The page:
Aaron Rodgers does not always get his way, but he is a partner with the ownership of the Green Bay Packers.
Does LeBron James have too much power? Yes. But do you know what else he has? Four NBA championship rings with three different franchises.
Did Isiah Thomas have too much power with the Detroit Pistons? Yeah probably. But his iron fist turned a franchise from one that wanted to win games into a franchise that demanded to win championships.
The Pistons often backed Ben Wallace when he did not like the way things were going.
Do the Fords have to listen to every player that walks through the doors in Allen Park? No. But don’t turn your back on key players who speak their minds. Listen. Evaluate. Sometimes players educate.
A player that speaks his mind is not necessarily a cancer that needs to be cut from the body.
Owner Sheila Ford Hamp was asked if it bothered her that players criticized Patricia during his stay.
“You know players are going to have different ideas. Some players are going to think one way, some are going to think another,” she said. “Not really, no. (We were) hoping that it was going to pull all together, and I think in many ways, we’ve got a really talented team, or a talented team. And I think we should have come together better than we have.”
Players have more power and knowledge than back in the day. Why break them down with an iron fist? Why not tap into that knowledge and power and use it to your advantage?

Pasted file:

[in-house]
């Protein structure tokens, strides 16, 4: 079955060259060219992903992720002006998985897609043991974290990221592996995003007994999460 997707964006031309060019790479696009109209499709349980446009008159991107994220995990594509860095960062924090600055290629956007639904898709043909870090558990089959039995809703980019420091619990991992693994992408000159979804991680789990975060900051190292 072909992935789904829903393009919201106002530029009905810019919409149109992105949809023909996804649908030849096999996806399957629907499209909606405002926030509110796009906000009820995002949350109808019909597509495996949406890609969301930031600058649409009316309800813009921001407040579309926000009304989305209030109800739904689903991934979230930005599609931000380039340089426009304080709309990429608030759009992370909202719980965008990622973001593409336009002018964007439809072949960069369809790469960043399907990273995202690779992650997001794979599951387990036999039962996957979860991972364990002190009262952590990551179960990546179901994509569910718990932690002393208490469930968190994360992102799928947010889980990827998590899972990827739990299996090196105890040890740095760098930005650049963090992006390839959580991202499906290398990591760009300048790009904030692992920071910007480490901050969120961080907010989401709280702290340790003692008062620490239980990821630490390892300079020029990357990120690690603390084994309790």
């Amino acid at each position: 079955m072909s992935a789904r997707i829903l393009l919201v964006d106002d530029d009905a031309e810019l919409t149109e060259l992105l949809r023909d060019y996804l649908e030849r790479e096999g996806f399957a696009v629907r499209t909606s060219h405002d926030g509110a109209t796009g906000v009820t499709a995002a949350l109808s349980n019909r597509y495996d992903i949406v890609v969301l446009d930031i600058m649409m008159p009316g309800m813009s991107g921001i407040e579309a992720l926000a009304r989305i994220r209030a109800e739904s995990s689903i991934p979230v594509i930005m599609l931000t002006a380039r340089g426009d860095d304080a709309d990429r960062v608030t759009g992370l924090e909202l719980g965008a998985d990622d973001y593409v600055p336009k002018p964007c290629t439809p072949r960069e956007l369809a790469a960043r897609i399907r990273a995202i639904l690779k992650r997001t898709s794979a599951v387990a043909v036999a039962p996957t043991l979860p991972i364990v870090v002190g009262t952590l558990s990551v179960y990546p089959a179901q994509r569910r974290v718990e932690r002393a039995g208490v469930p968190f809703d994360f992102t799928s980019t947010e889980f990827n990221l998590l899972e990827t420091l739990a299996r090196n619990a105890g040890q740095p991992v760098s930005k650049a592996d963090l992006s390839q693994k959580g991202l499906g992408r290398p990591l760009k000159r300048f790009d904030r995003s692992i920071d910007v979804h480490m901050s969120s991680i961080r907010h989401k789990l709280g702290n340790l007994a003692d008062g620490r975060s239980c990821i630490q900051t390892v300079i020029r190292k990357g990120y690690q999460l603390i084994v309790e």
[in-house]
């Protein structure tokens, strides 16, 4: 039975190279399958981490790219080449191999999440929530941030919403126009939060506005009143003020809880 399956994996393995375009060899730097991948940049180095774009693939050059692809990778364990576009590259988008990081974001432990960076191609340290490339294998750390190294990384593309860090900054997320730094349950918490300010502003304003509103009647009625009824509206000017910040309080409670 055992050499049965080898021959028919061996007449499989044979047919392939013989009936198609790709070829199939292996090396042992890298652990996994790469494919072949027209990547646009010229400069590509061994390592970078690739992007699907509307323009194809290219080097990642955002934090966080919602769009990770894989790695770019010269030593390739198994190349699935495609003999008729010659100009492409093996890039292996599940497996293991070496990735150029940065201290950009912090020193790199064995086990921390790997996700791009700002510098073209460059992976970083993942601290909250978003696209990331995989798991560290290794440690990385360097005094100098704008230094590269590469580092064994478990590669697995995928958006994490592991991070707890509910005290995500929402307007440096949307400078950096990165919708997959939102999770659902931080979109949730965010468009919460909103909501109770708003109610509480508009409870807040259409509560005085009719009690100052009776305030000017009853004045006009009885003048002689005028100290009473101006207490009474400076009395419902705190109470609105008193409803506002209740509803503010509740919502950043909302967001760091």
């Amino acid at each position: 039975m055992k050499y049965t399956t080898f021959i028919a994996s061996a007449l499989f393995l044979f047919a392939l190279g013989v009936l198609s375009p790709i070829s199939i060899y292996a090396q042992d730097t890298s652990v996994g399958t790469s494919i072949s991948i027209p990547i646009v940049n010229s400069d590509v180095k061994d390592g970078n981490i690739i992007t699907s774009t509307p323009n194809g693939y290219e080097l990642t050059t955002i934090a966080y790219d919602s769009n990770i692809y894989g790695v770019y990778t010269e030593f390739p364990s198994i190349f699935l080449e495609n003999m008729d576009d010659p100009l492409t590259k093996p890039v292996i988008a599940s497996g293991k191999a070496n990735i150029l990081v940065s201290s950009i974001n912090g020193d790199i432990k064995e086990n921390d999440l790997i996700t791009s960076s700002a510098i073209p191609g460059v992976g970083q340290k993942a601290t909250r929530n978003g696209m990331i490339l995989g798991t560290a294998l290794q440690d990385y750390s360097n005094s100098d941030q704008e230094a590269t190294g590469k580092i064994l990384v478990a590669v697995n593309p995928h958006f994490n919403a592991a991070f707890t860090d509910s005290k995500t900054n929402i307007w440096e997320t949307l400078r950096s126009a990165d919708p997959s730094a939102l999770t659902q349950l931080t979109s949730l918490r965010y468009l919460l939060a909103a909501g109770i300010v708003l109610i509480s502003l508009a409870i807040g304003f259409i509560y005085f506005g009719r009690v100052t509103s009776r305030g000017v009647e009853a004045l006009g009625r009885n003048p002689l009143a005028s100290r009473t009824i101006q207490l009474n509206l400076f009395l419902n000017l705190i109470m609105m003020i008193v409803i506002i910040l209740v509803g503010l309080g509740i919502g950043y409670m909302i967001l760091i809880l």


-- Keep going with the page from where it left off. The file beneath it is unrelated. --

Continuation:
Slay and Quinn tipped us off on Patricia’s flaws. We ignored them. So what has been the result? Slay and Quinn are gone and the Lions finally realized that Patricia was a bad fit here.
“I was the problem tho,” Slay said.
Most players care. They are not in it just for a paycheck. When they see flaws are they supposed to shut up and just play? I guess that worked in the 1960s. If I were coach of a team I’d tap into every resource I could. That would include assistant coaches and key players.
More eyes on the prize can only make you better.
Former player Joe Dumars put together a championship team as general manager of the Detroit Pistons.
Former player Steve Yzerman is being asked to do the same for the Detroit Red Wings.
This week former Lion players will ask the Lions to promote one of their own to the front office in a letter to owner Sheila Ford Hamp. The main target is former Lions offensive lineman Larry Lee who worked in the Lions front office for nine years and is now a member of the Fritz Pollard Alliance, an organization that looks to bridge the racial divide in coaching and front office positions in the NFL.
“We want somebody who wore the colors and has the passion,” said former player Allen Hughes.
They want Lee as General Manager or to be in an advisory role for the troubled franchise as it tries to figure out its next step after the Lions cleaned house Saturday by firing coach Matt Patricia and General Manager Bob Quinn.
The Lions (4-7 this season) are 13-29-1 under Quinn and Patricia the last three seasons and are coming off a 41-25 Thanksgiving Day loss to the Houston Texans — their fourth loss in the last five games.
Public pressure became unbearable and the Lions made the right move in moving on from the two men. Things were getting worse on the field and there was no way Patricia could show considerable improvement which was demanded by Ford Hamp. I’ll admit I did not expect it to happen based on past history and based on the Lions almost always making the wrong move.
Now the Lions can begin the process of looking for another coach. My choice is Kansas City offensive coordinator Eric Bieniemy. You cannot officially approach him, but the Lions can send out feelers and decide if he is indeed the right guy.
Quinn tried to distance himself from Patricia and stand on his own accord. The ploy did not work. Now I’m wondering if President Rod Wood is safe.